What a description of those outside of Christ! They are ‘spiritual captives’. What a captivity: condemned, waiting for their sentence. Yet it is not a hopeless imprisonment. The key that will liberate the captives is at hand. What a description of our Deliverer. He has taken our place; he has paid the price; he has secured the way back to God. He only can unlock the dungeon. He only can give life to dead soul. He has give life to many, and will give it to many more, as long as this day of opportunity lasts. What a description of Christian ministry. The work of evangelism is the work of Christ. The word of salvation, faithfully proclaimed, is the word of Christ himself. We are Christ’s voice on earth.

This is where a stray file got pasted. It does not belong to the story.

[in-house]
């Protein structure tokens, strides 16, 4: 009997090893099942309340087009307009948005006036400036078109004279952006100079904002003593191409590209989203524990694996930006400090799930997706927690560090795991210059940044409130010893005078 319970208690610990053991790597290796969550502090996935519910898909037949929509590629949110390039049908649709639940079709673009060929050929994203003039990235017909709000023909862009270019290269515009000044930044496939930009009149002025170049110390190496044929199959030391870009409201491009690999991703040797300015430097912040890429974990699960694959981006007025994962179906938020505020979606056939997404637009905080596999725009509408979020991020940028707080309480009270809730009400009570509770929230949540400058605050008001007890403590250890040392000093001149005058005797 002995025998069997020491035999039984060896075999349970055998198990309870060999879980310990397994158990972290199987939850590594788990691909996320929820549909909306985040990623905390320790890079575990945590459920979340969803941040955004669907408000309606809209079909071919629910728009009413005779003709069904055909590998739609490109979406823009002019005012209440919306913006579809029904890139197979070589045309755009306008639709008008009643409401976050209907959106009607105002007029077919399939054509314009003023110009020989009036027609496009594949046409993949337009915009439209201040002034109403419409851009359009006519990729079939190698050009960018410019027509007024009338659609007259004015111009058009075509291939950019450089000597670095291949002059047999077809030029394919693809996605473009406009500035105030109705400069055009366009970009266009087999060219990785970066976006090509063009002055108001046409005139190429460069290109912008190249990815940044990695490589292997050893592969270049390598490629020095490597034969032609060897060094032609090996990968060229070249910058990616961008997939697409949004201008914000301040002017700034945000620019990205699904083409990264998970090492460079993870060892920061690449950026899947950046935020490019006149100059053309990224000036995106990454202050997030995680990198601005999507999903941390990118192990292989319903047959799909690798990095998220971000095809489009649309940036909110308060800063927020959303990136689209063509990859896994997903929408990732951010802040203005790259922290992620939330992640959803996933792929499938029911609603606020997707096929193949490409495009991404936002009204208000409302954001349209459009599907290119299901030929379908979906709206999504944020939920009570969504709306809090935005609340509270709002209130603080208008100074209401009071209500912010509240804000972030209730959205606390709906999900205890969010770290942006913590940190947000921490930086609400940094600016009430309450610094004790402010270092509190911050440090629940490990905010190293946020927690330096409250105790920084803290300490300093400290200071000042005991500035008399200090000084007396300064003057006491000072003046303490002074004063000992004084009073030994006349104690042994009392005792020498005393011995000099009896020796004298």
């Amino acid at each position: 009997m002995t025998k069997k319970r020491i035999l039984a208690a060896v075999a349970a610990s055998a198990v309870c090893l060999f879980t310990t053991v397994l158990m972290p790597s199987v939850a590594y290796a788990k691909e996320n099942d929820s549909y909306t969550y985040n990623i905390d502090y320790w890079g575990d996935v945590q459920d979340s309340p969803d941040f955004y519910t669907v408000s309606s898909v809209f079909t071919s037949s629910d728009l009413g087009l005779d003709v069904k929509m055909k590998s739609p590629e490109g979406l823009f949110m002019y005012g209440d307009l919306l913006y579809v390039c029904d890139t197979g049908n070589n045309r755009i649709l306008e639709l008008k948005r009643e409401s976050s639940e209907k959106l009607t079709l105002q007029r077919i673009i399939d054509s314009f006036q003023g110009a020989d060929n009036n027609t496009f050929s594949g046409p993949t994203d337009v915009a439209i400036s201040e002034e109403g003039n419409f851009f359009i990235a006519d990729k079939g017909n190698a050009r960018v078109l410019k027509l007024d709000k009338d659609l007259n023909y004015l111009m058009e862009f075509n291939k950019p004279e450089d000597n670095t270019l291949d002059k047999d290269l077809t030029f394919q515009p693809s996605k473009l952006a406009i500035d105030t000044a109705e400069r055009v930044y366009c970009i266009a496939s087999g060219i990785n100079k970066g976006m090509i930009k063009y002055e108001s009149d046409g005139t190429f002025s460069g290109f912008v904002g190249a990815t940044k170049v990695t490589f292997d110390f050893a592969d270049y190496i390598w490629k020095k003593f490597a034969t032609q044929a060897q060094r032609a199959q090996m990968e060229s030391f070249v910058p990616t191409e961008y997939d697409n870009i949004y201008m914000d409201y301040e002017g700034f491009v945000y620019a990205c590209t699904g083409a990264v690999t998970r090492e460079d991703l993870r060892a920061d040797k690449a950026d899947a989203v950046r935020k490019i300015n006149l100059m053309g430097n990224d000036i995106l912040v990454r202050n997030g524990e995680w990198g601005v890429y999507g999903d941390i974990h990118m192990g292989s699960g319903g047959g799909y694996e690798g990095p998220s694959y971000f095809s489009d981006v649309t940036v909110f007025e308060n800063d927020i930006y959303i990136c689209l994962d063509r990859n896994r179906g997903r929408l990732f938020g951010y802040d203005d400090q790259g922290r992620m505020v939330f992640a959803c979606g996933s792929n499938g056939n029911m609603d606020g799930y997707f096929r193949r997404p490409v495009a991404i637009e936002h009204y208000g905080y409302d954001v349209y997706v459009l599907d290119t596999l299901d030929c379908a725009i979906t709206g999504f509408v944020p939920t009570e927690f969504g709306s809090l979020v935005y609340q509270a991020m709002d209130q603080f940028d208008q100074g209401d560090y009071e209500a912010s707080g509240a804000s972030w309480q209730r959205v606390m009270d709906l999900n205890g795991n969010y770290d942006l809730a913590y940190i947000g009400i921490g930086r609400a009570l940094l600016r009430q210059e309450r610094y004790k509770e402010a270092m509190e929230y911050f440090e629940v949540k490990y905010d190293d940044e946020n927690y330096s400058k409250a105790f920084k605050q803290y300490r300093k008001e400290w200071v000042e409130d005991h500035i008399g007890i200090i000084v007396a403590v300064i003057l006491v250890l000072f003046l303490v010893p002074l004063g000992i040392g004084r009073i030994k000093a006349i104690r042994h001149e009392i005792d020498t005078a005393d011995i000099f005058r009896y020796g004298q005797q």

Moffat’s translation of this verse attracted particular criticism in its day: “Enoch also went and preached to the imprisoned spirits.”
J.I. Packer (God’s Words, p210) deals with the question of whether this verse, taken with v18) gives any support for the notion of post-mortem evangelism. In answering in the negative, he explains:-
- The spirits in prison are at least as likely to be fallen angels as fallen men (cf. Gen 6:1-4; Jude 6);
- The statement that Christ preached to spirits who disobeyed in Noah’s day more naturally implies that the preaching was not to others than that it was;
- ‘Preached’ (Greek kerusso, with the message unspecified, does not imply an offer of life any more naturally than it does a bare proclamation of Jesus’ triumph.